The Independent reports about this recent incident caused by the Maltese autorities:
By Peter Popham in Rome
Published: 28 May 2007
For three days and three nights, these African migrants clung desperately to life. Their means of survival is a tuna net, being towed across the Mediterranean by a Maltese tug that refused to take them on board after their frail boat sank.
Malta and Libya, where they had embarked on their perilous journey, washed their hands of them. Eventually, they were rescued by the Italian navy.
The astonishing picture shows them hanging on to the buoys that support the narrow runway that runs around the top of the net. They had had practically nothing to eat or drink.
Last night, on the island of Lampedusa, the 27 young men - from Ghana, Nigeria, Cameroon, Sudan and other countries - told of their ordeal. As their flimsy boat from Libya floundered adrift for six days, two fishing boats failed to rescue them. On Wednesday, the Maltese boat, the Budafel allowed them to mount the walkway but refused to have them on board.
This is the latest snapshot from the killing seas of the southern Mediterranean, the stretch of water at the European Union's southern gate that the UN High Commissioner for Refugees says "has become like the Wild West, where human life has no value any more and people are left to their fate".
On Friday, The Independent reported how a Maltese plane photographed a crazily overloaded boat in this area carrying 53 Eritreans, several of whom telephoned desperate pleas for help to relatives in London, Italy and Malta. The boat disappeared with all hands before anything was done to save them. They died, not because help was unavailable, but because no-one wanted to do anything. Malta is full up. Libya, where these voyages begin, takes no responsibility. One might think that the EU's new frontiers agency, Frontex, had a part to play. But its "rapid response team" remains on the drawing board.
Frontex is expected to begin joint patrols in the Mediterranean shortly, following a brief pilot programme last year. But the critical stretch between Malta and Libya is to be controlled by Malta and Greece, and the hard-nosed attitude of the Maltese in recent weeks does not inspire optimism.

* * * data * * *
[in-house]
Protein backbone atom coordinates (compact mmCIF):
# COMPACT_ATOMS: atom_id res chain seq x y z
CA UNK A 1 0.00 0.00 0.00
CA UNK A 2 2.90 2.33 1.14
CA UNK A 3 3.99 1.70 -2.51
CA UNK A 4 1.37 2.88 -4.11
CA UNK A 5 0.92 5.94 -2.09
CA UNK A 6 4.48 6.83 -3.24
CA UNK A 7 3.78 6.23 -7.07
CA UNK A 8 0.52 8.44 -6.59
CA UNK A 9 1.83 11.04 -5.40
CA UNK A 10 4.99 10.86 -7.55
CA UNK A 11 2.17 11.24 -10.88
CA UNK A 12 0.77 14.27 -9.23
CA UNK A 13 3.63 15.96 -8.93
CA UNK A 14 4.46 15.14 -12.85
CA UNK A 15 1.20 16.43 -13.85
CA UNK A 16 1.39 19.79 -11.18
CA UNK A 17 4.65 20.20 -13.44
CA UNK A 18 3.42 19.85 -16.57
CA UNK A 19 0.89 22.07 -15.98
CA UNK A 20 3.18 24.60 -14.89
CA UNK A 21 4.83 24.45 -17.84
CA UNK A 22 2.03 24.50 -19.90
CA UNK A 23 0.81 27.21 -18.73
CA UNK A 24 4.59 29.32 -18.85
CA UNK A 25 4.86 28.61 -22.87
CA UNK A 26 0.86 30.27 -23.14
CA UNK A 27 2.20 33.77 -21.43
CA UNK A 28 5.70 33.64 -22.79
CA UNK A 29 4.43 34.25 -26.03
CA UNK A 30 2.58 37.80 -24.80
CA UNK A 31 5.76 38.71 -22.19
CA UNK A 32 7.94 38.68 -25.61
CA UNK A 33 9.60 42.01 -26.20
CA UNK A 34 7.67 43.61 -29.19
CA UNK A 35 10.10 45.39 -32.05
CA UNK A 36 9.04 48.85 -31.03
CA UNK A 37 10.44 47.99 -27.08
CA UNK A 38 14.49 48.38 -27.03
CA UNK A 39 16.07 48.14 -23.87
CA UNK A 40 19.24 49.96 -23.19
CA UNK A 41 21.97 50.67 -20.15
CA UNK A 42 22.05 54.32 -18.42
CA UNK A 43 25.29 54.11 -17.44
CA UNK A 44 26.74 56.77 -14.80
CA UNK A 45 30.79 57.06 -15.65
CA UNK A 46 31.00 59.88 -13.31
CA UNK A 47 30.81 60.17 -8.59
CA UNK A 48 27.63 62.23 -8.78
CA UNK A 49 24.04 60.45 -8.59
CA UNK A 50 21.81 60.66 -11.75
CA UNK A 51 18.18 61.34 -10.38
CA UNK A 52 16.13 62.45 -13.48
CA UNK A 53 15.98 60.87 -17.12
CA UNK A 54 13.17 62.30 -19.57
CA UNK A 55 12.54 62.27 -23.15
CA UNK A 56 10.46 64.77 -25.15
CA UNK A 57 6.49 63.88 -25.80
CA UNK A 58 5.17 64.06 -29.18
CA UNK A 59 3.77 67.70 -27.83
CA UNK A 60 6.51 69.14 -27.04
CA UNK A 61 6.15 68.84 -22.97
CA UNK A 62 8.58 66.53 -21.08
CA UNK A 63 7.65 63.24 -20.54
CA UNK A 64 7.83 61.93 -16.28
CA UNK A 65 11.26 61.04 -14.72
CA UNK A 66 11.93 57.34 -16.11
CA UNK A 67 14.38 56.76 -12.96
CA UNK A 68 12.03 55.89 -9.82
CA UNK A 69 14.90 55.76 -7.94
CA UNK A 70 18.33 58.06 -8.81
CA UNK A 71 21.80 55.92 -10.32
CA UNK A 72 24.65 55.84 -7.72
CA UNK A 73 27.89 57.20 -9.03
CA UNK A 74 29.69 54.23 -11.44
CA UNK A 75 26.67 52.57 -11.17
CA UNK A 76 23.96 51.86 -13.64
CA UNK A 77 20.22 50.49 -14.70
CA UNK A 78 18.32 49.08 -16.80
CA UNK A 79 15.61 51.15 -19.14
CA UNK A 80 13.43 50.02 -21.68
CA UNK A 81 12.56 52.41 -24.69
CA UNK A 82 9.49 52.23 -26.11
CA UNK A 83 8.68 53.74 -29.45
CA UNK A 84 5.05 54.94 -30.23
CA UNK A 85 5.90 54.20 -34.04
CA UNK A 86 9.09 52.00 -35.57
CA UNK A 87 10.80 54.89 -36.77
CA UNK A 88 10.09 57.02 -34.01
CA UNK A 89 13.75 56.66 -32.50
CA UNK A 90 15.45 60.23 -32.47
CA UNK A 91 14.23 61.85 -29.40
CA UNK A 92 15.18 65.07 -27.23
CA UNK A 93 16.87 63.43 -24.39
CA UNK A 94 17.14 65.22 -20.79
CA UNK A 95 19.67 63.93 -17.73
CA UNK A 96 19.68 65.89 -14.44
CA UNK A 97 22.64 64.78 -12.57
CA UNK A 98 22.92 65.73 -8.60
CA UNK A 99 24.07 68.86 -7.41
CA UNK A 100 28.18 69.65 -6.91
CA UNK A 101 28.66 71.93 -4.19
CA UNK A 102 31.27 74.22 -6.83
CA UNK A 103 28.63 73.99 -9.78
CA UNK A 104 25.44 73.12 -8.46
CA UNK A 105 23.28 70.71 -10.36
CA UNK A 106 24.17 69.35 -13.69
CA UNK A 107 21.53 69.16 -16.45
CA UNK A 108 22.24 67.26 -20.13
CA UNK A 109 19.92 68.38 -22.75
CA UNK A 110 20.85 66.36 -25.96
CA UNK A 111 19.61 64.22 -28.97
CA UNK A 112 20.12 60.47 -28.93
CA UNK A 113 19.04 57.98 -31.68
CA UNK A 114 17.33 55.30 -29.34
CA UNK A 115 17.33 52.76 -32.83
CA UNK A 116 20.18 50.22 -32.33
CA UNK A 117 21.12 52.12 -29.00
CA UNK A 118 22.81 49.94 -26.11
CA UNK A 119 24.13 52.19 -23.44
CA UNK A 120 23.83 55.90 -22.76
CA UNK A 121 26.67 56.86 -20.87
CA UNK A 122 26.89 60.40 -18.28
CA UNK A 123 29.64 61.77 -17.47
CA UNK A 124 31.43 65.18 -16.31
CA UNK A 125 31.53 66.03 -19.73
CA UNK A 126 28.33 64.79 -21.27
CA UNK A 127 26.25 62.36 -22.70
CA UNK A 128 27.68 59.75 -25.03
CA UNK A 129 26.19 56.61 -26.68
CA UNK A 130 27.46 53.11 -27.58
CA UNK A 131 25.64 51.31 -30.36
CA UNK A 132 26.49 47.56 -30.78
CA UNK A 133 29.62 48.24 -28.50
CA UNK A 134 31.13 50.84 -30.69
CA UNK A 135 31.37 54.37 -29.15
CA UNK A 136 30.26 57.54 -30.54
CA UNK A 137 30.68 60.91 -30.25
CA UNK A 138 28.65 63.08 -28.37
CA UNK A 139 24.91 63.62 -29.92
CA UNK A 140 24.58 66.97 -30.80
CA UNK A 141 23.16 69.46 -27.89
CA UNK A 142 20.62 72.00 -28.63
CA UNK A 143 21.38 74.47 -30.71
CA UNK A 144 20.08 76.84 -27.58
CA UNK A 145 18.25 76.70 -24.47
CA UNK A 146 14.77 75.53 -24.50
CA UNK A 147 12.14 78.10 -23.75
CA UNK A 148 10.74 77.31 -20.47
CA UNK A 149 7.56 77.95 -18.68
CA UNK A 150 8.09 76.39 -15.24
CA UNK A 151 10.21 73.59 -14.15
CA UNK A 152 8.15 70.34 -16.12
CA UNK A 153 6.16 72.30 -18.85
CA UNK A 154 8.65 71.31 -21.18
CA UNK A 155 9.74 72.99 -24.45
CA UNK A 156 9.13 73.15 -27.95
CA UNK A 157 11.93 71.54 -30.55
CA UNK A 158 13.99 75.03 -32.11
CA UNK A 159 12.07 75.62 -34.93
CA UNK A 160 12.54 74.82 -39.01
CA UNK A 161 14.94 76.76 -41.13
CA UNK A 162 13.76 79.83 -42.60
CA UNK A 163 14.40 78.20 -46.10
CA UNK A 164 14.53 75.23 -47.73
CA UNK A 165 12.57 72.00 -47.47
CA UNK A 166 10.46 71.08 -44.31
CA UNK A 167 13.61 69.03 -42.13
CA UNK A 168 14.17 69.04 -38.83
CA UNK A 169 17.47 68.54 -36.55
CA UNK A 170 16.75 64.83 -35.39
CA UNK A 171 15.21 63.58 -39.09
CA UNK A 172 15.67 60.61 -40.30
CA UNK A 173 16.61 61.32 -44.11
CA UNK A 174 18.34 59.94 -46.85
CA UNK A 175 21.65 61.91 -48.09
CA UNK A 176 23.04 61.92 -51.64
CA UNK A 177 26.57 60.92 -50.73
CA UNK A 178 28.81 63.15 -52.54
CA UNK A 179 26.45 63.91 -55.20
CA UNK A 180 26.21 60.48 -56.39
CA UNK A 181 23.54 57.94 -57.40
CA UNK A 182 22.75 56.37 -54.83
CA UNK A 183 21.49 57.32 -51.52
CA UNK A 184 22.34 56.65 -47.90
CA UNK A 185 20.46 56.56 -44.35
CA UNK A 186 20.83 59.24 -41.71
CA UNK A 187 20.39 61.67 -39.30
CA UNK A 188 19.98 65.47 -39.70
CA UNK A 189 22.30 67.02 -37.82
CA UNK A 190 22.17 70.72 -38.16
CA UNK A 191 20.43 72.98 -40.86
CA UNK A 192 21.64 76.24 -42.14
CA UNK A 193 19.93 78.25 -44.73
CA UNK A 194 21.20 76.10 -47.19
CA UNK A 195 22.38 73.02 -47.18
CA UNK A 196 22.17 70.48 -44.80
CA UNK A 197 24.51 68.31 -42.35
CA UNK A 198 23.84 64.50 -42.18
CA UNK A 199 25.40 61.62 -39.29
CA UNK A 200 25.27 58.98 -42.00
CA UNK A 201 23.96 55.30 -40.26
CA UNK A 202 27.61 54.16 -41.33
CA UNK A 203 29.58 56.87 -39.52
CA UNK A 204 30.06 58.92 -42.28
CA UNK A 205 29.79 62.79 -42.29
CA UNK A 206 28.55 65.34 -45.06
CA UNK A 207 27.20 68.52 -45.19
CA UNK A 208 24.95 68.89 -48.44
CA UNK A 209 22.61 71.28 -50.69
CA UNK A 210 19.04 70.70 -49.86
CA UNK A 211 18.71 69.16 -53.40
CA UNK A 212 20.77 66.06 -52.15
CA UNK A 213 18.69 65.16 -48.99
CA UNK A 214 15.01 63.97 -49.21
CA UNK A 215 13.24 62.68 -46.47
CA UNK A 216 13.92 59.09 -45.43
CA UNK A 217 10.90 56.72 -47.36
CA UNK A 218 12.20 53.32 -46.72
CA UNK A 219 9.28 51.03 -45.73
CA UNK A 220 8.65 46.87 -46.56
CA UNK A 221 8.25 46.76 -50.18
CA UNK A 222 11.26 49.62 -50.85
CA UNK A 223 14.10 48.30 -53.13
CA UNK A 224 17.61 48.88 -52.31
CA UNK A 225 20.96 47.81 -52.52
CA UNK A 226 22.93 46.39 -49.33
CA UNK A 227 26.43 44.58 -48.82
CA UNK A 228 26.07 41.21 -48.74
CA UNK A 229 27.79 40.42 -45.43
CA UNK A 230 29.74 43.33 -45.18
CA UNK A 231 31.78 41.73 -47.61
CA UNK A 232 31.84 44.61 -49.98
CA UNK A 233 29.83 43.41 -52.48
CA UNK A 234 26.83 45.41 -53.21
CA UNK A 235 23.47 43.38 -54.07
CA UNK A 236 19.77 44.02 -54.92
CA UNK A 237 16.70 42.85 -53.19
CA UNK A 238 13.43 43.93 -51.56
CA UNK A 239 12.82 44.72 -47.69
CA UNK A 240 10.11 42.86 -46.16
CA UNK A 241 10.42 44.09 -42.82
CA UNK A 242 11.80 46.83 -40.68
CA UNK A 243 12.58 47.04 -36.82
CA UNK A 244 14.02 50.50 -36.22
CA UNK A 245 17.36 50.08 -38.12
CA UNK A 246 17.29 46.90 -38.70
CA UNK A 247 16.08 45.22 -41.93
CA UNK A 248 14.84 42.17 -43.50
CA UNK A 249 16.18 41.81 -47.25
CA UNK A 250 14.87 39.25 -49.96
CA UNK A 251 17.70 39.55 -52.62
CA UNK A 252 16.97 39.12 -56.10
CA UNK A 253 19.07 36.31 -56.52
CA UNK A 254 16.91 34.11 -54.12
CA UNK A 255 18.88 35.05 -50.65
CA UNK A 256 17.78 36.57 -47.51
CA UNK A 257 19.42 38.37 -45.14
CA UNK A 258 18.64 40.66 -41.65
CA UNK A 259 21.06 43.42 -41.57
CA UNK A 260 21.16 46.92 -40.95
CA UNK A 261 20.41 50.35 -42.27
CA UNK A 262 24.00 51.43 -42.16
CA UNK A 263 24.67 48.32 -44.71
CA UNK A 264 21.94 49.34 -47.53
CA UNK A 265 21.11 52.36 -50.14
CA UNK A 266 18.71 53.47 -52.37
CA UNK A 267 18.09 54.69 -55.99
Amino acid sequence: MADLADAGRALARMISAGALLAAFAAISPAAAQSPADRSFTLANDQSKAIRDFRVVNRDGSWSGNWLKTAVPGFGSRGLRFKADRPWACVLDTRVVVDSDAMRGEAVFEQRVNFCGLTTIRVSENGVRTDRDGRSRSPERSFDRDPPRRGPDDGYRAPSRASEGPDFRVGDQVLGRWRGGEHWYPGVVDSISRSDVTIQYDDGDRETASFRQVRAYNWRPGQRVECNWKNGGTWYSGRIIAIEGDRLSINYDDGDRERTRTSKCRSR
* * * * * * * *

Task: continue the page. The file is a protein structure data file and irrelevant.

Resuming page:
The Maltese captain of the Budafel refused to land the men, he later explained, because he had $1m-worth of tuna in the pen. If he had taken them to Malta, the trip would have taken 12 days, given the tug's slow speed. There, he would have found himself in the middle of a diplomatic wrangle. "I couldn't take the risk of losing this catch," he said.
The captain informed the Maltese authorities. The Maltese phoned the Libyans - the Africans were about 60 miles from the Libyan coast, within Libya's area of competence for search and rescue. Libya said they would send a helicopter to the spot and throw down a life raft. Malta - by this point Prime Minister Lawrence Gonzi had become directly involved - said that was unacceptable. They gave Malta's armed forces the task of persuading the Libyans to pick the men up.
The 27 had by this point spent three days and nights standing on the walkway, which is 18 inches wide. The Budafel's captain said he wouldn't mind being on the walkway for an hour. Any longer - under the fierce sun, or in the chill of the night - no thanks.
The Libyan government eventually sent a fax saying they would pick the men up. But no help arrived. The Maltese steadfastly refused to take the initiative. In the past five days, 157 illegal immigrants have come ashore on the Maltese coast. The small island is full to capacity. The impasse continued all Saturday.
By a stroke of luck an Italian navy vessel, Orione, was not far away: last week Libya had given Italy permission to search for the 53 doomed Eritreans, and it was still in the area, still searching.
The Italian navy dispatched first a plane and then the Orione. By 9pm on Saturday night, after more than 70 hours clinging to the pen, they were on their way to Sicily. Last night, they were reported to be weak and exhausted but out of danger. For them it's a happy ending. But in the past five days, sources in Malta say four other boats have gone down, with the loss of about 120 lives. As Laura Boldrini of the UNHCR puts it, "setting off across the Mediterranean in these boats is a game of Russian roulette".
Up to 10,000 people are believed to have drowned trying to cross the Mediterranean from Africa. The passage from west Africa to the Canary Islands is no less perilous. In Spain, where shocking images of a dozen dead would-be migrants in their boat were published in newspapers last week, estimates of the total number of dead run as high as 7,000.
"Governments must encourage fishermen to save human life," says Laura Boldrini. "Now they fear that if they help, they can be stuck for days and weeks. But international maritime law says governments have a duty to allow the speedy disembarkation of people rescued at sea. We say, let's save human lives first. This must be the priority for all the parties involved."